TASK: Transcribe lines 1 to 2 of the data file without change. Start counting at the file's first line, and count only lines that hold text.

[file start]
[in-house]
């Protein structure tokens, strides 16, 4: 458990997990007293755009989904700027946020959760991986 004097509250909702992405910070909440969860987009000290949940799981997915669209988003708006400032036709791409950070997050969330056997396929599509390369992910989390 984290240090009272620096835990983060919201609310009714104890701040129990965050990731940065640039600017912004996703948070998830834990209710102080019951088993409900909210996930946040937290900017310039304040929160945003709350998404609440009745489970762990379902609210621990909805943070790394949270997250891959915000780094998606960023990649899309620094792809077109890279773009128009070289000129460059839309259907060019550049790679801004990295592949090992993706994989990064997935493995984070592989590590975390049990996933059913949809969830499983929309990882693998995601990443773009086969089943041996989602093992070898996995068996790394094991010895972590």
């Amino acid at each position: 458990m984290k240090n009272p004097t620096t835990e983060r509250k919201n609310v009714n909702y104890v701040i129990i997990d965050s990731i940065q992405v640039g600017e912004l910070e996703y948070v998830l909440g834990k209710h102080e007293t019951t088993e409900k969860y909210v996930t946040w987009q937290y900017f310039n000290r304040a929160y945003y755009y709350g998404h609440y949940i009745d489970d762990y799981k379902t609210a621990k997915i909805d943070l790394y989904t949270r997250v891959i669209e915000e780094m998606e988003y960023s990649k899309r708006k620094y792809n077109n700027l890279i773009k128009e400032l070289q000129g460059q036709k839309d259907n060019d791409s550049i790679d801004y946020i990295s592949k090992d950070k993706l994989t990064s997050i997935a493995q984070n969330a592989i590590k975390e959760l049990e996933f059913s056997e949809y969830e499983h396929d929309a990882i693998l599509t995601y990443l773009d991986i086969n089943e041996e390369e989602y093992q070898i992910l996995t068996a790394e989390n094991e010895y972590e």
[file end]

[in-house]
């Protein structure tokens, strides 16, 4: 458990997990007293755009989904700027946020959760991986 004097509250909702992405910070909440969860987009000290949940799981997915669209988003708006400032036709791409950070997050969330056997396929599509390369992910989390 984290240090009272620096835990983060919201609310009714104890701040129990965050990731940065640039600017912004996703948070998830834990209710102080019951088993409900909210996930946040937290900017310039304040929160945003709350998404609440009745489970762990379902609210621990909805943070790394949270997250891959915000780094998606960023990649899309620094792809077109890279773009128009070289000129460059839309259907060019550049790679801004990295592949090992993706994989990064997935493995984070592989590590975390049990996933059913949809969830499983929309990882693998995601990443773009086969089943041996989602093992070898996995068996790394094991010895972590």